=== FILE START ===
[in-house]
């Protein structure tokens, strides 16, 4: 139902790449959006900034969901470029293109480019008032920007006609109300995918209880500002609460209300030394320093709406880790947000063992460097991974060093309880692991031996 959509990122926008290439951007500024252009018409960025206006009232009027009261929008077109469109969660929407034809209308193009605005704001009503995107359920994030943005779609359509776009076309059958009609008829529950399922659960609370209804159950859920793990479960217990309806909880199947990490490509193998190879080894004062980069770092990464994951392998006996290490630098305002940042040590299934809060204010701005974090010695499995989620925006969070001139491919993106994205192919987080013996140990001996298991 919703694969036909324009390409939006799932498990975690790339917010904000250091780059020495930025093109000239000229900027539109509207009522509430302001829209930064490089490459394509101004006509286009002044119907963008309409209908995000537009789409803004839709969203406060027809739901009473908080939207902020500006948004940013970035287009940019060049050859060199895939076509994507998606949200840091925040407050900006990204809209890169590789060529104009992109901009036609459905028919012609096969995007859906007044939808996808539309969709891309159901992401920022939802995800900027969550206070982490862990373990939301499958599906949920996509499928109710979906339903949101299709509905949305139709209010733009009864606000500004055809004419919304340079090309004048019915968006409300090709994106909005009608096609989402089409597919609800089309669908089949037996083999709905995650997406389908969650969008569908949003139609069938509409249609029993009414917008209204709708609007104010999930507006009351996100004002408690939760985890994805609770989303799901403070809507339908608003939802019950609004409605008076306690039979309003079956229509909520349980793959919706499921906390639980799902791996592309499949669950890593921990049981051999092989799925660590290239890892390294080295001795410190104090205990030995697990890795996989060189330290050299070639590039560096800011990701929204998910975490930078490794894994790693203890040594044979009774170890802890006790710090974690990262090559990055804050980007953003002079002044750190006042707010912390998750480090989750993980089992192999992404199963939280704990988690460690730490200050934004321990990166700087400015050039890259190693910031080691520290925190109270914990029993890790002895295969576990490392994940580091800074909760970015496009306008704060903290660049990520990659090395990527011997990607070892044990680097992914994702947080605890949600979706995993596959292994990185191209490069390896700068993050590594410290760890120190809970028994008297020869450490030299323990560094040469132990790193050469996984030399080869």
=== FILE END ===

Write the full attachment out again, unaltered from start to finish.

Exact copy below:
[in-house]
């Protein structure tokens, strides 16, 4: 139902790449959006900034969901470029293109480019008032920007006609109300995918209880500002609460209300030394320093709406880790947000063992460097991974060093309880692991031996 959509990122926008290439951007500024252009018409960025206006009232009027009261929008077109469109969660929407034809209308193009605005704001009503995107359920994030943005779609359509776009076309059958009609008829529950399922659960609370209804159950859920793990479960217990309806909880199947990490490509193998190879080894004062980069770092990464994951392998006996290490630098305002940042040590299934809060204010701005974090010695499995989620925006969070001139491919993106994205192919987080013996140990001996298991 919703694969036909324009390409939006799932498990975690790339917010904000250091780059020495930025093109000239000229900027539109509207009522509430302001829209930064490089490459394509101004006509286009002044119907963008309409209908995000537009789409803004839709969203406060027809739901009473908080939207902020500006948004940013970035287009940019060049050859060199895939076509994507998606949200840091925040407050900006990204809209890169590789060529104009992109901009036609459905028919012609096969995007859906007044939808996808539309969709891309159901992401920022939802995800900027969550206070982490862990373990939301499958599906949920996509499928109710979906339903949101299709509905949305139709209010733009009864606000500004055809004419919304340079090309004048019915968006409300090709994106909005009608096609989402089409597919609800089309669908089949037996083999709905995650997406389908969650969008569908949003139609069938509409249609029993009414917008209204709708609007104010999930507006009351996100004002408690939760985890994805609770989303799901403070809507339908608003939802019950609004409605008076306690039979309003079956229509909520349980793959919706499921906390639980799902791996592309499949669950890593921990049981051999092989799925660590290239890892390294080295001795410190104090205990030995697990890795996989060189330290050299070639590039560096800011990701929204998910975490930078490794894994790693203890040594044979009774170890802890006790710090974690990262090559990055804050980007953003002079002044750190006042707010912390998750480090989750993980089992192999992404199963939280704990988690460690730490200050934004321990990166700087400015050039890259190693910031080691520290925190109270914990029993890790002895295969576990490392994940580091800074909760970015496009306008704060903290660049990520990659090395990527011997990607070892044990680097992914994702947080605890949600979706995993596959292994990185191209490069390896700068993050590594410290760890120190809970028994008297020869450490030299323990560094040469132990790193050469996984030399080869």